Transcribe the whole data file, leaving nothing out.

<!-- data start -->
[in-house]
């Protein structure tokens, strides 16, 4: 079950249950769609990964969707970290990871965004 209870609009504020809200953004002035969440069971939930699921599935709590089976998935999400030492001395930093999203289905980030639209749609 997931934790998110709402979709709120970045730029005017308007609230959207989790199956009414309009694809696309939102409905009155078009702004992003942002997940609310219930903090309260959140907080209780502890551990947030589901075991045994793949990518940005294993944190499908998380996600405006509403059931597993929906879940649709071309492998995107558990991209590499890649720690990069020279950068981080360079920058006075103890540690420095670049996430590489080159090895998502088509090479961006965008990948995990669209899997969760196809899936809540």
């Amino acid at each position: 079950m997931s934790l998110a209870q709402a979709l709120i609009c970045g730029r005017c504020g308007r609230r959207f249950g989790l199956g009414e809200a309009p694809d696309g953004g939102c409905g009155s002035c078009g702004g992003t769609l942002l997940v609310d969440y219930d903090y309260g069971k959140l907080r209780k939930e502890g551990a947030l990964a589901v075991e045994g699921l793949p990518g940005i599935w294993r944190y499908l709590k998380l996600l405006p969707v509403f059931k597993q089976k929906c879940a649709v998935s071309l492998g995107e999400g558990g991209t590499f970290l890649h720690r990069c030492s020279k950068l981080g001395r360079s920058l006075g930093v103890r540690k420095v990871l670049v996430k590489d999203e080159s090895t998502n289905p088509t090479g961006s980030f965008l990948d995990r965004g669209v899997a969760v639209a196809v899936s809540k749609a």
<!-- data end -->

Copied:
[in-house]
């Protein structure tokens, strides 16, 4: 079950249950769609990964969707970290990871965004 209870609009504020809200953004002035969440069971939930699921599935709590089976998935999400030492001395930093999203289905980030639209749609 997931934790998110709402979709709120970045730029005017308007609230959207989790199956009414309009694809696309939102409905009155078009702004992003942002997940609310219930903090309260959140907080209780502890551990947030589901075991045994793949990518940005294993944190499908998380996600405006509403059931597993929906879940649709071309492998995107558990991209590499890649720690990069020279950068981080360079920058006075103890540690420095670049996430590489080159090895998502088509090479961006965008990948995990669209899997969760196809899936809540």
């Amino acid at each position: 079950m997931s934790l998110a209870q709402a979709l709120i609009c970045g730029r005017c504020g308007r609230r959207f249950g989790l199956g009414e809200a309009p694809d696309g953004g939102c409905g009155s002035c078009g702004g992003t769609l942002l997940v609310d969440y219930d903090y309260g069971k959140l907080r209780k939930e502890g551990a947030l990964a589901v075991e045994g699921l793949p990518g940005i599935w294993r944190y499908l709590k998380l996600l405006p969707v509403f059931k597993q089976k929906c879940a649709v998935s071309l492998g995107e999400g558990g991209t590499f970290l890649h720690r990069c030492s020279k950068l981080g001395r360079s920058l006075g930093v103890r540690k420095v990871l670049v996430k590489d999203e080159s090895t998502n289905p088509t090479g961006s980030f965008l990948d995990r965004g669209v899997a969760v639209a196809v899936s809540k749609a």